A combination of high real estate prices and new mortgage rules designed to restrict risky lending have led to an increase in parents opting to assist their children with purchasing their first home. Desperate, cash-strapped millennials looking to finally break into the hot housing market are turning to the "bank of Mom and Dad" in record numbers for the financial help they require. Many times, the parents are helping a child reach the 20 per cent threshold for a downpayment, which could help save them thousands, because they will not need the government-mandated mortgage default insurance. However, there are numerous legal considerations to take into account for both the parents and the child when entering into this sort of home purchasing arrangement.
From the perspective of the child, he or she must understand that in the majority of cases, this arrangement means that the parent(s) would likely need to be on title to the property as well as be on the mortgage with the child. The signficance of such is that the child will not be free to dispose or otherwise deal with the whole of the property (or the mortgage) without that co-owner parent's cooperation. In addition, as a first-time homebuyer, the child's eligibility for the land transfer tax credit on the closing of the property would be affected if the parents are required to be on title with the child. The amount of the tax credit for the child would be reduced in proportion to the child's ownership interest in the property. For instance, for a home in Toronto, if the child is directed to have a 50% ownership interest on the deed, he or she would only be eligible to receive 50% of the land transfer tax credit (e.g., for a home in Toronto, that would mean missing out on an additional $4,000 in savings toward the land transfer tax). In order to take full advantage of this tax credit, ownership should instead be structured such that the child is shown as owning 99% of the property, with the remaining 1% interest being held by the parent(s).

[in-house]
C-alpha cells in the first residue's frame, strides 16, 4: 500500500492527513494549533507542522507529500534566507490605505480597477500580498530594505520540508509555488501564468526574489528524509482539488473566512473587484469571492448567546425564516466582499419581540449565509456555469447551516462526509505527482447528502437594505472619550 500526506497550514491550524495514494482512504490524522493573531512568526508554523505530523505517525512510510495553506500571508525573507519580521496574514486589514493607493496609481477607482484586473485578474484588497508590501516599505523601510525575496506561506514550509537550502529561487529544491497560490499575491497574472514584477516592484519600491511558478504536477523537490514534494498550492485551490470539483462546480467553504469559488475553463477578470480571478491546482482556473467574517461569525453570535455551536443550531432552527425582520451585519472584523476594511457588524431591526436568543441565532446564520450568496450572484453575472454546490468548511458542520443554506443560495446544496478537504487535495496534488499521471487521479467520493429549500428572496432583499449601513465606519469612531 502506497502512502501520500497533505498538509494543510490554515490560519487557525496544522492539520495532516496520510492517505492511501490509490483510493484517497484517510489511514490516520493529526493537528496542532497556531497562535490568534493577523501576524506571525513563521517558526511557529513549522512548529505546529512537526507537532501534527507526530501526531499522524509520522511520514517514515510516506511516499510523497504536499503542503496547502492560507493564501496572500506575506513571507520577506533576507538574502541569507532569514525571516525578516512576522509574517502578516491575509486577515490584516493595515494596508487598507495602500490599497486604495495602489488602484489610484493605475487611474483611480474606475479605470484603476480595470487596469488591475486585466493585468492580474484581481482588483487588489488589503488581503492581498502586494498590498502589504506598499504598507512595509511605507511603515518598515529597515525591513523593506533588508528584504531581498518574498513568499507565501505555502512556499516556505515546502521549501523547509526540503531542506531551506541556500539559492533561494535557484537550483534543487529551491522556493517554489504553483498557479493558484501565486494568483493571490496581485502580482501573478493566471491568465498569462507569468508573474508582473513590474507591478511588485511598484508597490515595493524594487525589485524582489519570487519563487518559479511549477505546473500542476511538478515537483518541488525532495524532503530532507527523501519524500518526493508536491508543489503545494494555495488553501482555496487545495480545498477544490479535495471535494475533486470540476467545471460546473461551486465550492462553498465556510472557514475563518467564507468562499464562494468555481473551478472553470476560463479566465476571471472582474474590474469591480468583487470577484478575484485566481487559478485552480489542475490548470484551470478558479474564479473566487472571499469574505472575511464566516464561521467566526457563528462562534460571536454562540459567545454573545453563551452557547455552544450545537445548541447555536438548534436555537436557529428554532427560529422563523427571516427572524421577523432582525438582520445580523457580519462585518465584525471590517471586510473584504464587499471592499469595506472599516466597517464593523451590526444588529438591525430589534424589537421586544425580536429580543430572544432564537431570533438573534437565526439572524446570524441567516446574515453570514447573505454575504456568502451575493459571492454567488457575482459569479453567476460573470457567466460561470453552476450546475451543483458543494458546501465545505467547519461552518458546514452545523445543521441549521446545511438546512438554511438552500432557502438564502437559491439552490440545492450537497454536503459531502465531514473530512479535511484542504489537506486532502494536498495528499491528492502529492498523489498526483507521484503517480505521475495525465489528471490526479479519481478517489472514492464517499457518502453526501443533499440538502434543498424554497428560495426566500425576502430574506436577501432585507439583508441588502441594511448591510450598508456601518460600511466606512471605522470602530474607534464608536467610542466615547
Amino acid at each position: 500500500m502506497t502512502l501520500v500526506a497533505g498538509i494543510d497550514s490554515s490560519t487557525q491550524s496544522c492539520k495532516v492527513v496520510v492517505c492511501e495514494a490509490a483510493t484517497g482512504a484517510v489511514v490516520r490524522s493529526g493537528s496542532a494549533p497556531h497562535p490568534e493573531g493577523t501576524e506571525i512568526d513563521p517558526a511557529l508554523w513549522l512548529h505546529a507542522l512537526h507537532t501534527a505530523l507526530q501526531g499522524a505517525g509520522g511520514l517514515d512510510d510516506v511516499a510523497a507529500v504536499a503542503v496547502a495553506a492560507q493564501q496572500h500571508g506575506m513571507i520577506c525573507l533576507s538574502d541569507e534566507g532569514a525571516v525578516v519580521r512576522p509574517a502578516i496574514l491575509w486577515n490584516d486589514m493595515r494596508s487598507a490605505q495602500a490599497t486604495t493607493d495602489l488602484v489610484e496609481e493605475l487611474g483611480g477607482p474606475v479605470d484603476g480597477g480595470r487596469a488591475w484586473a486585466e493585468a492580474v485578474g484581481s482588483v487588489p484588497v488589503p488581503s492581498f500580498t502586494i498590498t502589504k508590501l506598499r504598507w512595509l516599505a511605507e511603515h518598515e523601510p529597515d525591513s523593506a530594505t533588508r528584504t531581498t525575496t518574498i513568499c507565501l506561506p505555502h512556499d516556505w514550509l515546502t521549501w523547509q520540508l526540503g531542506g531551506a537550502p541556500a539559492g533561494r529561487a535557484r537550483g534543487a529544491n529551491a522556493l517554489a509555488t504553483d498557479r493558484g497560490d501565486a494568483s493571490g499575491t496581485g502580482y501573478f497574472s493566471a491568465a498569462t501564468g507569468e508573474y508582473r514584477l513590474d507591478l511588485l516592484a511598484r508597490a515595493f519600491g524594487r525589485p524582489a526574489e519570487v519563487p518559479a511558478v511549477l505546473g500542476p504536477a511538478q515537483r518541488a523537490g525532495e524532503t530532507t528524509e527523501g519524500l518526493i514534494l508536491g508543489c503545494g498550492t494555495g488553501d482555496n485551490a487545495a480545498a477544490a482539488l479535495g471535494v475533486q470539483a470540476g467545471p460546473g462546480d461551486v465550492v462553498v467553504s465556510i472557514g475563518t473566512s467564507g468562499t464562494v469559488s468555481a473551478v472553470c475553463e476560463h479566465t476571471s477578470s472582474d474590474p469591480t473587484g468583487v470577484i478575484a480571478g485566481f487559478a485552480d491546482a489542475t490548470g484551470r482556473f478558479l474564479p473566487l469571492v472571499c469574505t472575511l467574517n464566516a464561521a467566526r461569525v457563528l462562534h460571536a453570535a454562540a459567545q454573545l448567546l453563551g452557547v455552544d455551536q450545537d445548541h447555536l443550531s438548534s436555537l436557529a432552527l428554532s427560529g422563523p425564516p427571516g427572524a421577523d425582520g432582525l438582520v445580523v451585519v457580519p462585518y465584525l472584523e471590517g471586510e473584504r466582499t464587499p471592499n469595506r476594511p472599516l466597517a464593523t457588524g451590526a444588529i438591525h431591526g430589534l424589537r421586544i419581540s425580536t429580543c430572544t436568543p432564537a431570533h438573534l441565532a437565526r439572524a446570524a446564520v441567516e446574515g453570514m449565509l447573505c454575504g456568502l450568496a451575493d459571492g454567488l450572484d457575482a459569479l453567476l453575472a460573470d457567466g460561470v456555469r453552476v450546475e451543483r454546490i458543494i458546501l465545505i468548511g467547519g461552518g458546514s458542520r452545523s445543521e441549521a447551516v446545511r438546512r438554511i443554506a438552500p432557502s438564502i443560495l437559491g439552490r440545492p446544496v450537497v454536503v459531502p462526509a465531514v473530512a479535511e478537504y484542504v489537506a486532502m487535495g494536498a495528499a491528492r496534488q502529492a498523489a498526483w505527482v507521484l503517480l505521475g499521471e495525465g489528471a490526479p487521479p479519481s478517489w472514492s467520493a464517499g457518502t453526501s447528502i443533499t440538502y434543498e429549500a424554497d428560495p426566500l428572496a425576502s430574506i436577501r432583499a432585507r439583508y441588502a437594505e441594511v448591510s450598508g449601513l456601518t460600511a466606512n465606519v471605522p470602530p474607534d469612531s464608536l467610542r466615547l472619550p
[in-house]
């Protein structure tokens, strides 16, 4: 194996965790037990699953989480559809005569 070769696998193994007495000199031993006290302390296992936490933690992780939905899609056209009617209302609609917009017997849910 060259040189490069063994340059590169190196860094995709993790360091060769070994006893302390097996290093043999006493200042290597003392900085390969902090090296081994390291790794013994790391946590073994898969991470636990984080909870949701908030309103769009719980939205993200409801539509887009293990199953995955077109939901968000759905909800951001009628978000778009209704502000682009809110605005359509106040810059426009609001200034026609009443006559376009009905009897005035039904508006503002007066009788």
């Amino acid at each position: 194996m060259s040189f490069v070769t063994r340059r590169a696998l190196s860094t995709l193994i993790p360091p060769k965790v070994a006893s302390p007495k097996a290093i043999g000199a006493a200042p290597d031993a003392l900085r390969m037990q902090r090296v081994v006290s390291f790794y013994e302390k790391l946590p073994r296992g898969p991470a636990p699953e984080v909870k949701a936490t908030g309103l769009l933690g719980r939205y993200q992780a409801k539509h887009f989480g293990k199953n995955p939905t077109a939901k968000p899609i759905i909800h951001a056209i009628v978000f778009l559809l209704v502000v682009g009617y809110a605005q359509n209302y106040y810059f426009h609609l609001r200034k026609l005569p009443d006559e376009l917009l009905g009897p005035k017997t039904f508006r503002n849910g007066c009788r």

From the perspective of the parents, there are a variety of legal implications to providing assistance to their child when buying a home. Because the bank will normally require the parents to be bound as one of the borrowers on the mortgage, they must be aware of the liability that this entails. Using the example for ownership structure noted above, despite only having a 1% interest in the property, the parents would still be 100% accountable, along with the child, for any default on the mortgage.
It should also be noted that when money is being loaned or gifted to a child to assist with the downpayment, such loan or gift should be duly documented on closing. For example, if the money is being loaned, a co-ownership agreement, loan agreement or promissory note could be prepared by the lawyer handling the closing to ensure the parent's loaned amount is repaid in full when the property is sold. Such documentation would, among other things, outline that the amount loaned by the parents would be returned to the parents upon the sale of the property from the net sale proceeds in priority to the child (or his/her spouse) recieving his or her share of such proceeds. This kind of agreement is necessary to evidence the parties' intentions; absent this documentation, with the 99% - 1% ownership structure as referred to above, the deed alone would take effect and the parents would only be entitled to receive 1% of the net sale proceeds. Such documentation could also prove extremely beneficial when the child has a spouse and they both live at the purchased property (i.e., it is a matrimonmial home). Upon marriage breakdown, the parent may want to protect his or her loan advanced from being subject to family law claims from the child's ex-spouse. If one of the above agreements is signed by the child and his/her spouse acknowledging the loan advanced by the parents for the purchase of the property and the terms of repayment, this could potentially insulate their money from being entangled in their child's financial or marital problems.
Parents should also consider how gifting or loaning a downpayment affects the rest of the family. If parents want to ensure their assets are divided equally to their children, they should ensure their Wills contain an equalization provision, including a legacy clause. That way, any major amounts gifted to one child would be acknowledged and the other children would receive the same benefit.
If you are considering gifting or loaning a large sum to your child for payment towards a home, always take the time to speak with your real estate lawyer about the legal implications of doing so. He or she should be able to canvass your options and advise you on how best to document your intentions and secure your interest.